Like a lot of guys who find themselves in relationships, I’m always asking myself one thing, “How easy would it be to get out of this if I needed to?” A decade ago, my dad helped me get out of a relationship when he realised that my then-girlfriend would always screw her nose up whenever she saw me in a pair of sand-coloured desert boots she considered well past their sell by date.
With his help, I was able to extricate myself from a relationship that was dying on its knees. Banned from the then-girlfriend’s birthday bash for failing to give assurances I wouldn’t be turning up in the boots (I said I would leave the boots at home if she lost the ridiculous toe-ring), Dad persuaded me that by turning up in the boots, the relationship would come to a very abrupt end on what was a special night for her. He just needed me to trust him, he told me, and he would get me through it. And you know what, he called it right. I timed my appearance with the desert boots to coincide with her cake being brought out by one of the waiters, and she caught sight of them whilst she was blowing out her candles. I think one of her friends had to blow out the last two or three as she started hyperventilating. It was a birthday she would never forget, one that probably haunts her to this day. I continued to wear the boots for another couple of years, never forgetting that they were largely responsible for me getting my life back.
Dad taught me that in relationships you’ve always got to think outside the box. Think long term. If there’s something your girlfriend doesn’t like about you, that’s your exit route right there.
“Always have half an eye on the break up”, he’d tell me. “Don’t swap too many cds, or lend too many books. If you do, always have a friend ready who can step in and collect them on your behalf when things have come to an acrimonious end.”
But he wasn’t done there. Oh no. “Always keep the relationship on edge just in case your woman has an accident and ends up with hideous facial injuries. If that happens, you can walk away and say ‘well, we weren’t getting on anyway’”.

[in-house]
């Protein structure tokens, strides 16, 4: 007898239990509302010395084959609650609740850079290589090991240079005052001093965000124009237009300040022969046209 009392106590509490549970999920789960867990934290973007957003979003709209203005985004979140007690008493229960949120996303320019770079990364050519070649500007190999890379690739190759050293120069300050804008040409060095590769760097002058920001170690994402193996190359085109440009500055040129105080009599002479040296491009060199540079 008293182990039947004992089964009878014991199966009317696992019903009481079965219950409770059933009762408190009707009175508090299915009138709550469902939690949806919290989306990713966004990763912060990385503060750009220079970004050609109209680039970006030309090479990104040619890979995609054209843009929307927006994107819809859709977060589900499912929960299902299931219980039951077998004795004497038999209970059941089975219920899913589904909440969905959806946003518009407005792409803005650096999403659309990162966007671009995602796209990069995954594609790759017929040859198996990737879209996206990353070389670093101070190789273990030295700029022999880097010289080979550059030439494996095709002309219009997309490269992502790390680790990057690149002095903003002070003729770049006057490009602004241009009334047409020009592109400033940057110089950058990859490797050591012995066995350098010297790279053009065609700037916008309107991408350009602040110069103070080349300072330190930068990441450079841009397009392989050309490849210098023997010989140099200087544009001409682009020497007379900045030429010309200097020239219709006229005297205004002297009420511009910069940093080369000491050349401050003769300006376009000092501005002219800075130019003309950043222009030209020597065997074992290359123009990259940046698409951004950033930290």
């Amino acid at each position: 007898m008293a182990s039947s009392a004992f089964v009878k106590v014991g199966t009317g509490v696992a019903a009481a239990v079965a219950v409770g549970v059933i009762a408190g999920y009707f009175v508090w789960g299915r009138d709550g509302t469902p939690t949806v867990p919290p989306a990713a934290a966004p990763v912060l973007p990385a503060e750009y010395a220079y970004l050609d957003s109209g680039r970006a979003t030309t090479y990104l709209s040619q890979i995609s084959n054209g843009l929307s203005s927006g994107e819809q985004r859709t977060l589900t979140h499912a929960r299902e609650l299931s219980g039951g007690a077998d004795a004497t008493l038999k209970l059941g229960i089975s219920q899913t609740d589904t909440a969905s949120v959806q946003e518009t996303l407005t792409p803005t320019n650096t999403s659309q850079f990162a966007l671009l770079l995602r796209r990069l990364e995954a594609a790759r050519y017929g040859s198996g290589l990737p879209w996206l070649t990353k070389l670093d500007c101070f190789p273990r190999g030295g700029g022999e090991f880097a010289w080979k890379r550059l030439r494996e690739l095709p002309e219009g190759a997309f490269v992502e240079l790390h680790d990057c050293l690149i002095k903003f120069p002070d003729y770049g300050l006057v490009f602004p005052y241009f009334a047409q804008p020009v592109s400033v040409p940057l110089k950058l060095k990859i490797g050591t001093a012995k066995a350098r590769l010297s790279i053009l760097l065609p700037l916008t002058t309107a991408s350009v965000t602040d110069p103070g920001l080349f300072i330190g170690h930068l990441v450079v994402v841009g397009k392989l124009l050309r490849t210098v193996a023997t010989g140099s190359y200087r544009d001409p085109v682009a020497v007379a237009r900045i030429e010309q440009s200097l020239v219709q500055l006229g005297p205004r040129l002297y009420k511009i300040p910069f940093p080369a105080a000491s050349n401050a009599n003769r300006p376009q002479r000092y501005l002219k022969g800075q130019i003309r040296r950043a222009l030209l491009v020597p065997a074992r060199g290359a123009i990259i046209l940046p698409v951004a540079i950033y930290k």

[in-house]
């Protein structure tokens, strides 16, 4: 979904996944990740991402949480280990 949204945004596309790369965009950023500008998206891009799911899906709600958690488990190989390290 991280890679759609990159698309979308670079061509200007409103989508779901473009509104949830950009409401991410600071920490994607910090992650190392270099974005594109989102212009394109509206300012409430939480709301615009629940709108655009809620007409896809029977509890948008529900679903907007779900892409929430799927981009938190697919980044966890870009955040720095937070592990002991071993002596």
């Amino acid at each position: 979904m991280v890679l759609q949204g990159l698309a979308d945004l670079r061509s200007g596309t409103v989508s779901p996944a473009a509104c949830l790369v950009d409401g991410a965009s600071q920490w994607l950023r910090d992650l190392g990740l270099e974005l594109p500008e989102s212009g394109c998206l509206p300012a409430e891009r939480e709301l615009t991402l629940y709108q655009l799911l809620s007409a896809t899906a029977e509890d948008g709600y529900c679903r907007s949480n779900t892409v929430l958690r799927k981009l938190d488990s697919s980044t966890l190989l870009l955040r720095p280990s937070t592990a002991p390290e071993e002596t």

You would not, as Dad told me, want to be in the pub with your mates when this girl turns up looking like something off a Channel 5 documentary and plants a smacker on your lips. You want your mates to think, ‘yeah, I’d do her’.
Don’t get them used to a good thing. Don’t give them something to fall back on.
Dad’s no longer around but his spirit continues to guide me through the rough terrain of relationships. He’d be so proud of what I’ve now become.
Because of dad, because of this journey he set me on, I know not to propose to a lady if she’s diagnosed with some terminal illness. I wouldn’t make that mistake. Taking your vows in a hospice is all heartbreakingly romantic, but she’s going to die, just like Ralph Fiennes in ‘The English Patient’, and I don’t want to end up a widower who’s then got to somehow explain to my next woman that I was once married for three hours.
I’ve learnt also not to take a partner on holiday too early on in the relationship. That would be making a rod for my own back. Once the relationship settles into the inevitable mundane routine of ‘couple life’, she’d take any opportunity to hark back to the halcyon early days and how I used to always take her away. Don’t get them used to a good thing. Don’t give them something to fall back on. Keep it boring. That’s the key to a good relationship. Boring.
And if I outlive my wife, I would go easy on the eulogy. At the funeral, I wouldn’t pay too great a tribute to her. There might be women present – younger, much younger, than my late wife - who fancy stepping into her shoes, but if I went overboard on the tribute, these women would find the prospect of filling her shoes daunting. My wife might have been a great woman, but I would exercise restraint and perhaps throw in a few of her failings into the eulogy so my prospective suitors don’t think making me happier would be too hard a task. I would be aware that I would have a whole new and exciting life to lead once I get through the grieving.
I think Dad would be proud.
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